This is a call that challenges how psychiatry is practiced today and ultimately challenges its power in society.
By embracing the widely popular technology-worship “religion,” psychiatry is permitted to ignore the reality that its repeated failures are evidence that its fundamental paradigm is misguided.
Concerns rise about the adverse effects and longer-term harms of GLP-1 injections like Ozempic and Wegovy.
Following psychiatry’s repeated failures, a sane society would not give it increased status and power. However, our insane society uncritically accepts, celebrates, and worships anything promoted as technologies of control.
The paradox of techno-optimism at a huge conference on the future of mental health led by embattled tech CEOs alongside the most prominent figures of psychiatry.
The poster-children of psychiatric genetics, who endured abuse throughout their lives, were also the product of a racist culture.
Psychiatry has acknowledged its history of racism, but can they ever acknowledge that the entire edifice is built on fundamental bigotry?
A new study finds that those with mild distress are three times as likely to feel worse after therapy than to receive some benefit.
As contacts to the new 988 suicide hotline number have risen, so have call tracing and police interventions.
If the Brackeen v. Halland case is successful, Native children are more likely to be placed with non-Native foster parents, and face a surge in psychiatric labeling and drugging.
The research literature from the WHO, NIMH, and others does not support a narrative of therapeutic progress, of psychiatric treatments that have “continued” to improve over time.
To strip psychedelic use down to its chemicals is to de-radicalize its communal and anti-authoritarian roots. Given psychiatry’s history of treatment outcome failure and its ethically compromising financial relationships with Big Pharma, is it really a good idea to make psychiatry the societal authority in charge of psychedelic use?
Respondents described the grief and rage associated with being socially isolated while healing from childbirth and caring for a newborn, in some cases, entirely on their own.
Harrow's research over the years told of how long-term antipsychotic use is associated with worse outcomes, even after controlling for psychosis severity.
How did that young Puerto Rican girl who very much disliked seeing a therapist when locked up in the juvenile system end up working in the mental health field as an adult?
Now I’m under attack, with threats of violence flung at me alongside threats of lawsuits. And all because I shared the large body of peer-reviewed research that contradicts the mainstream assumptions of psychiatry.
Leading figures in psychiatry acknowledge that DSM psychiatric diagnoses and the chemical imbalance theory of mental illness are not scientifically valid, but are useful fictions that help people manage their emotions and comply with their medication treatments.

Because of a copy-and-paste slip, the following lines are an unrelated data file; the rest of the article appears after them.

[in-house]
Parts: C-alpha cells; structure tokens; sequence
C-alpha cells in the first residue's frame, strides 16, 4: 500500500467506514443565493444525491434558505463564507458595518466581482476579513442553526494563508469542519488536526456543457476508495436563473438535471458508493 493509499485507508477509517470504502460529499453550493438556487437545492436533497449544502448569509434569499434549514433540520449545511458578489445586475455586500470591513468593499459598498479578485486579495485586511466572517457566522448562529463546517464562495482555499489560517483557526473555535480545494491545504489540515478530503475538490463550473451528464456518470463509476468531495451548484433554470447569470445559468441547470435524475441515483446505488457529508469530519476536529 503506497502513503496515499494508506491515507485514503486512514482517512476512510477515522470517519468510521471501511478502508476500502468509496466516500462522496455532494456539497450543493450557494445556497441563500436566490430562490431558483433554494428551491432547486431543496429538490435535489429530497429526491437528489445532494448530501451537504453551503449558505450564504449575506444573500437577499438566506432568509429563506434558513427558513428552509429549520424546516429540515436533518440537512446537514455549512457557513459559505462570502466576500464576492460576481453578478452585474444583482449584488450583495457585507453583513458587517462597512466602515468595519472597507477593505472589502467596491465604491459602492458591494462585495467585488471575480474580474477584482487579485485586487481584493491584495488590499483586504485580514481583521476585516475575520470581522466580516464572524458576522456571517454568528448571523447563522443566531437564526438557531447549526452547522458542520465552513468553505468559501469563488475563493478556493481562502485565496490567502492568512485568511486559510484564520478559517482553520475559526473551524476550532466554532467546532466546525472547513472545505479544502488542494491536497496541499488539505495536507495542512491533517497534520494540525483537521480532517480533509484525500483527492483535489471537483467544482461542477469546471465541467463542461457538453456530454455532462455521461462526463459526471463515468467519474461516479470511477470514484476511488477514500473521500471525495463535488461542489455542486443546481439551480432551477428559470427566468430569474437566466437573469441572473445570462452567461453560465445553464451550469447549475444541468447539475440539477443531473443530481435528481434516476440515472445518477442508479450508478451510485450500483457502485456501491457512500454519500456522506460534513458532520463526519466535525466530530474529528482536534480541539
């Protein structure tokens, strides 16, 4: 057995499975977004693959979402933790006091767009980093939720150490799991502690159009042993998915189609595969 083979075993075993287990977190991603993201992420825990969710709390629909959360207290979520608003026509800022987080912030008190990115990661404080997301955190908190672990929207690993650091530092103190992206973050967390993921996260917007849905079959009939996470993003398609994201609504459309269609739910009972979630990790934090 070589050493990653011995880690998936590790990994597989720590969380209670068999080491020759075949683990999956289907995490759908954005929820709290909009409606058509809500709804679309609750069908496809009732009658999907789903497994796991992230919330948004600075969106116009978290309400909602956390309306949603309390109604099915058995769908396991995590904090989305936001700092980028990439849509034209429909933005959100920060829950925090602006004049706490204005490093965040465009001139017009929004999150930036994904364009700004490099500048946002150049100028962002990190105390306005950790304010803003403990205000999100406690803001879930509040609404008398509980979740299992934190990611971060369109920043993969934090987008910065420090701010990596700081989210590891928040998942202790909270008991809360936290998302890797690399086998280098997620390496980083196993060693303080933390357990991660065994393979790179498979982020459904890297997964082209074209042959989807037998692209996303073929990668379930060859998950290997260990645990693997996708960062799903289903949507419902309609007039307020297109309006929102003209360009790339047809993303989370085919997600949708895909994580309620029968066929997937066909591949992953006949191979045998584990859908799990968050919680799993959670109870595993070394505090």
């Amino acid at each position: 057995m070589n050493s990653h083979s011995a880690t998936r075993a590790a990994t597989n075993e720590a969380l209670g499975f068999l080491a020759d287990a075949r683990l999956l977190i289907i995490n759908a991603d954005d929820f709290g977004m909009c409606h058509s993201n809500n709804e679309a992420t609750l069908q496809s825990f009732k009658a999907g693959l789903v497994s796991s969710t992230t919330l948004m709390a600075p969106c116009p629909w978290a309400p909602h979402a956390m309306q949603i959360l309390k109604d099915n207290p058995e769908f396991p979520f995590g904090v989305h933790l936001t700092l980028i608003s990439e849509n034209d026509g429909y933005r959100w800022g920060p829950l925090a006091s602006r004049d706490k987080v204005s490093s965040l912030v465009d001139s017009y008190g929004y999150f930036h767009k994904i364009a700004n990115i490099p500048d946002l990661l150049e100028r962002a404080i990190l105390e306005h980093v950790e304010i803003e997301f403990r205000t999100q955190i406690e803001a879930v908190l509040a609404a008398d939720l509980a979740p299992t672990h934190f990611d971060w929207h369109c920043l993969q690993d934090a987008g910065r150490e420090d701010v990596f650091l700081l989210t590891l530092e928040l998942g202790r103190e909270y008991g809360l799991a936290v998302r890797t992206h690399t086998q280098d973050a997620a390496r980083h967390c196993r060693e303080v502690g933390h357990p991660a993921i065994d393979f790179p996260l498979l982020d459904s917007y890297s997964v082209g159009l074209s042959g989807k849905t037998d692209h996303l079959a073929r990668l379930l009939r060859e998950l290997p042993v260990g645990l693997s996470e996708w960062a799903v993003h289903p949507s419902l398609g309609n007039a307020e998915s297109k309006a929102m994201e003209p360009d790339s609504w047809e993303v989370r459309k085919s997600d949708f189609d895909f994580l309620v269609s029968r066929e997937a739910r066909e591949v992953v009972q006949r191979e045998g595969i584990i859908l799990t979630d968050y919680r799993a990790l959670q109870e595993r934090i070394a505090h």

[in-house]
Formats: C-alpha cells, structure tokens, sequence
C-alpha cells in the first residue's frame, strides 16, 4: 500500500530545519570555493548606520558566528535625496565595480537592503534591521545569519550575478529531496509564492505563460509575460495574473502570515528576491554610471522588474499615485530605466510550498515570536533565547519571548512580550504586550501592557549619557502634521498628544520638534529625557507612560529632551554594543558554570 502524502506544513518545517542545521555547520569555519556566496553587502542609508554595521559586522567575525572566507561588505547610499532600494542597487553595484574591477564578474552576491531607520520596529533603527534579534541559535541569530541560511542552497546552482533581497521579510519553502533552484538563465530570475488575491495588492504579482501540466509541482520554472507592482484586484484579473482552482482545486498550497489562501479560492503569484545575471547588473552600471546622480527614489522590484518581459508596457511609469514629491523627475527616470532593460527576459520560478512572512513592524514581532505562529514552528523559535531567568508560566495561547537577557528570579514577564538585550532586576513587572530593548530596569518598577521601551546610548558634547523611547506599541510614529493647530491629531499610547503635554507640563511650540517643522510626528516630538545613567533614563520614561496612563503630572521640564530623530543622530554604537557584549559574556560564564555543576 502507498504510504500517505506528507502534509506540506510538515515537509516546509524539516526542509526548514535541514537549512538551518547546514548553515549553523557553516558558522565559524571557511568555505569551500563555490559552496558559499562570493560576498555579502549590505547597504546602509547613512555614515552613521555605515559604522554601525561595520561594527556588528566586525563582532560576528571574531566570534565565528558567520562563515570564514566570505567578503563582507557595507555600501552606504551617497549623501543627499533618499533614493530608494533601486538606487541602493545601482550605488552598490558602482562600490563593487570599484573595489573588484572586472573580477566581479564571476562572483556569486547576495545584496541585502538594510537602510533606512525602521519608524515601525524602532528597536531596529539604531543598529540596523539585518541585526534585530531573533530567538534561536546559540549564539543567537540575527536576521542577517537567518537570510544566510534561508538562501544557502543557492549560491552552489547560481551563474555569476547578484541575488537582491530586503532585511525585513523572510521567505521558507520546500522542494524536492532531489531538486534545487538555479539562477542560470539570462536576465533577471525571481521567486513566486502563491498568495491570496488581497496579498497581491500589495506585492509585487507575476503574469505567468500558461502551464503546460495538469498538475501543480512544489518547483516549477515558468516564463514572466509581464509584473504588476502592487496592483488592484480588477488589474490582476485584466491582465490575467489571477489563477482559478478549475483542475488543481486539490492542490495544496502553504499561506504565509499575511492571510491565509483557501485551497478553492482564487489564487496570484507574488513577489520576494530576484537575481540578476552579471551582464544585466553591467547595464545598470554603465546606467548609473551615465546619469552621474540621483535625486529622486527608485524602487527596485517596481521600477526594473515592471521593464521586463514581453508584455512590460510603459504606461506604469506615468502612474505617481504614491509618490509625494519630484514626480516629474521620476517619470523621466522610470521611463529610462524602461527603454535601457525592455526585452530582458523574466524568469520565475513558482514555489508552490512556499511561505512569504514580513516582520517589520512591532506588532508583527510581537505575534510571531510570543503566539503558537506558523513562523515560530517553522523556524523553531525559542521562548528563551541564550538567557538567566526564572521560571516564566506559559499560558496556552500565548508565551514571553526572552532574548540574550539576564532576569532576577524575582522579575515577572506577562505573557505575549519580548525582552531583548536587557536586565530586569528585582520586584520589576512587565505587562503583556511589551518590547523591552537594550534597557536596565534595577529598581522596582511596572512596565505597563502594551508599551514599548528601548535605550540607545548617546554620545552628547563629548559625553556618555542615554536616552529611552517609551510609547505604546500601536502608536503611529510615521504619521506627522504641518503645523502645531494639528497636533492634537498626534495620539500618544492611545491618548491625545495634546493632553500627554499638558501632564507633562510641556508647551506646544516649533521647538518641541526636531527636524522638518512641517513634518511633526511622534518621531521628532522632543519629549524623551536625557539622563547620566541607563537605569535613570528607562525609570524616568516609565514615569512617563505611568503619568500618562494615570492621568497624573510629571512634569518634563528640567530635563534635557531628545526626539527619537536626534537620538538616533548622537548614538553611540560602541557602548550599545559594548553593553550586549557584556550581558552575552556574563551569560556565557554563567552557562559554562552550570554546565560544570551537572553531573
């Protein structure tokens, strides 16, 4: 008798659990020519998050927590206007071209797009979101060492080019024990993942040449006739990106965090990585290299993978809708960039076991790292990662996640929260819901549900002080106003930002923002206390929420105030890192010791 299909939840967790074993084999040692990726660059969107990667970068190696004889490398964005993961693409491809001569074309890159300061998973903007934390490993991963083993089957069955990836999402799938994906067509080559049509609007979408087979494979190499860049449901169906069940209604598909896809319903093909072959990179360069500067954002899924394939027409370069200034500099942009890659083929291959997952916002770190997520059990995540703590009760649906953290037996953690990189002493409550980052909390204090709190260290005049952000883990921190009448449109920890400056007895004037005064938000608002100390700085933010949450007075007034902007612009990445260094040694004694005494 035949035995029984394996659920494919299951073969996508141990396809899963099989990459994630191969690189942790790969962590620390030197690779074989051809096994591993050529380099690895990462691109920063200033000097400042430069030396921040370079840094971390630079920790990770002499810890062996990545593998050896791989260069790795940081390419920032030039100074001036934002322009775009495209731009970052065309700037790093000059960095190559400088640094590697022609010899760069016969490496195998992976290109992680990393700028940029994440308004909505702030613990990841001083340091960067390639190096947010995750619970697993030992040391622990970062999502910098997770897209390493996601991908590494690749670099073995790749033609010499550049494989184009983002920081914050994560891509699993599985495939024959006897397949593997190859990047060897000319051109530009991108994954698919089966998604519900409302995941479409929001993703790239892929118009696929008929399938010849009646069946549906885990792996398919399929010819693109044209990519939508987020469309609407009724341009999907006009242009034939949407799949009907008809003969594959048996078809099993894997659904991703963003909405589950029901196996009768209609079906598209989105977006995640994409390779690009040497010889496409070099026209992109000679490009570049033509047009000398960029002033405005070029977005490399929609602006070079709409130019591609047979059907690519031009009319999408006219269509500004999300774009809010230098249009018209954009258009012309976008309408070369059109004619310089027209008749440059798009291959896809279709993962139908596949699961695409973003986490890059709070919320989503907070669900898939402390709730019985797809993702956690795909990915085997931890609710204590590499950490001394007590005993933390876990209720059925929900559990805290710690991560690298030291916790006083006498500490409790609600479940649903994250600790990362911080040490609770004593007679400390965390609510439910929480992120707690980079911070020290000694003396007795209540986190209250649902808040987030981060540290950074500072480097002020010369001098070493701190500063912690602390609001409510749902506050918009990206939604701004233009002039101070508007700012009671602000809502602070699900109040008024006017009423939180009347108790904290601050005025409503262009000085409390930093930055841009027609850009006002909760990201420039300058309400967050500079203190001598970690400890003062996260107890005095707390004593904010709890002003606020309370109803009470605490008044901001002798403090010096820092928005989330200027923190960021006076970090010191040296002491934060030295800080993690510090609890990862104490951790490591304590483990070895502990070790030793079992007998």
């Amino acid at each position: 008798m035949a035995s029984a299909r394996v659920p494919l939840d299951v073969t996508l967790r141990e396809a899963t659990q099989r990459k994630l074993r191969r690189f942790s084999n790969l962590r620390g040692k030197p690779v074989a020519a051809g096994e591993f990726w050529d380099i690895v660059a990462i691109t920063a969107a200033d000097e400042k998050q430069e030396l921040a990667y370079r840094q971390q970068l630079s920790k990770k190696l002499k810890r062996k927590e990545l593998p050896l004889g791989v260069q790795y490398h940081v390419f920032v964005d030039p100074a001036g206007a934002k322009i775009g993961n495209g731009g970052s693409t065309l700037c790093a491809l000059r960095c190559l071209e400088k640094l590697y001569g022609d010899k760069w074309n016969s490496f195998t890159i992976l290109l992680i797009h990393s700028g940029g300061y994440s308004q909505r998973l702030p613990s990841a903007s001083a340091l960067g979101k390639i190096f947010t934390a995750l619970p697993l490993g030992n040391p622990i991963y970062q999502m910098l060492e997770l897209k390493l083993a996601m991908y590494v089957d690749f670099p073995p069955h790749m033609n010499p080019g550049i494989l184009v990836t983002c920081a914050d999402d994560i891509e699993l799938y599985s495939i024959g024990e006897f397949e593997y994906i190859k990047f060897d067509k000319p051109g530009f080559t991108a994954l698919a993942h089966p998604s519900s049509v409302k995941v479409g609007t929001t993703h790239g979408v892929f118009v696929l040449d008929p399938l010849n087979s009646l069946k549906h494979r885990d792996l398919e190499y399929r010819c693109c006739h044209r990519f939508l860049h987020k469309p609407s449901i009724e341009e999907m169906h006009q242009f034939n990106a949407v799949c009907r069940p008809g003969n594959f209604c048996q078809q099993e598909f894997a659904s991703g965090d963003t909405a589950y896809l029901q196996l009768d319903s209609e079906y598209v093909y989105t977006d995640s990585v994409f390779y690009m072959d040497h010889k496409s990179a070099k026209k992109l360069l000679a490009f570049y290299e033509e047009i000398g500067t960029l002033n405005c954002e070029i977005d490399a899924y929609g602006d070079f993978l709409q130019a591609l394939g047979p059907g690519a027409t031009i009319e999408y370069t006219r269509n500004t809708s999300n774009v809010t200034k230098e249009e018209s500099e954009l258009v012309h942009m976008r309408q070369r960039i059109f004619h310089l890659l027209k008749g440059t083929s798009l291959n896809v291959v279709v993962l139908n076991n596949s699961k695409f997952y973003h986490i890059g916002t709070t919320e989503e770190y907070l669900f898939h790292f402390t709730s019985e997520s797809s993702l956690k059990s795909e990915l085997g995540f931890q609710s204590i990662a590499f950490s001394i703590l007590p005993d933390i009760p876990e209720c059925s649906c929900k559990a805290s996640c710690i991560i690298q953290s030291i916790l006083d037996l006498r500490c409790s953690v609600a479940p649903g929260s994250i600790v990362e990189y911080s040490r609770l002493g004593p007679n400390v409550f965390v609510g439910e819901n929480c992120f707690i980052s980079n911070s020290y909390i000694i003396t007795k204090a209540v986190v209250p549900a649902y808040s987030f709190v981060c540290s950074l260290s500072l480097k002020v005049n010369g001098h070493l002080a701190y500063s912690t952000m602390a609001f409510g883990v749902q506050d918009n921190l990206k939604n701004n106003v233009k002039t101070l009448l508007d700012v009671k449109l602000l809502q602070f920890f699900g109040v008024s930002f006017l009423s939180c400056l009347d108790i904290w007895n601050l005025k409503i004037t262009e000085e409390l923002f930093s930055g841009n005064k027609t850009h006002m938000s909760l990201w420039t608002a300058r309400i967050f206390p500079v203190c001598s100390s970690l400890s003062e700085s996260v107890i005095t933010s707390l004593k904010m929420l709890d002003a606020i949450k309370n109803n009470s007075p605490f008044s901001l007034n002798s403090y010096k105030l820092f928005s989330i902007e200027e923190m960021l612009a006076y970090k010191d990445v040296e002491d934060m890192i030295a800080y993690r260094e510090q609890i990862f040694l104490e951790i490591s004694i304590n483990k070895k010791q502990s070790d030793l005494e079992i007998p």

Psychiatry's defenders are open to criticism of psychiatry as long as it stops short of acknowledging the increasingly well-documented reality that psychiatry lacks any scientific merit.
Unbiased experts must examine the claims and research of psychiatry and issue a report as to whether psychiatry not only has a valid medical basis, but whether this basis justifies the widespread violation of medical ethics and the routine use of imprisonment and torture.
Service-users' experience was at the heart of everything the critics spoke about, as well as the importance of relying on the most up-to-date and accurate evidence.
I will begin with a story of my youth. Then I will explore what my life has looked like since my release from custody. Finally, I will offer my own perspective on the country’s problems with gun violence, articulated from my unique positionality.
Inside A Forensic Psychiatry Unit: Rolled Ankles, RATs, and Invisible Abuse—The Final Obstacles Toward...
Sexual abuse is inevitable, an unspoken and largely invisible tragedy that affects most, if not all, inmates who enter into any detention center, especially a so-called “mental hospital.”
Point/Counterpoint: What Is the Importance of Nassir Ghaemi’s Conclusion that Psychiatric Drugs Do Not...
A dialogue between Jim Phelps and Robert Whitaker about Nassir Ghaemi's latest article, which concluded that psychiatric drugs, except for lithium, do not provide a long-term benefit.
You had better be able to back up what you say with enough force to overcome any opposition; this rule applies to both inmates and staff.
A dialogue between Dr. Jim Phelps—a psychiatrist who questions whether MIA is doing more harm than good by reporting the results of long-term trials of psychiatric drugs—and Robert Whitaker, founder of MIA.
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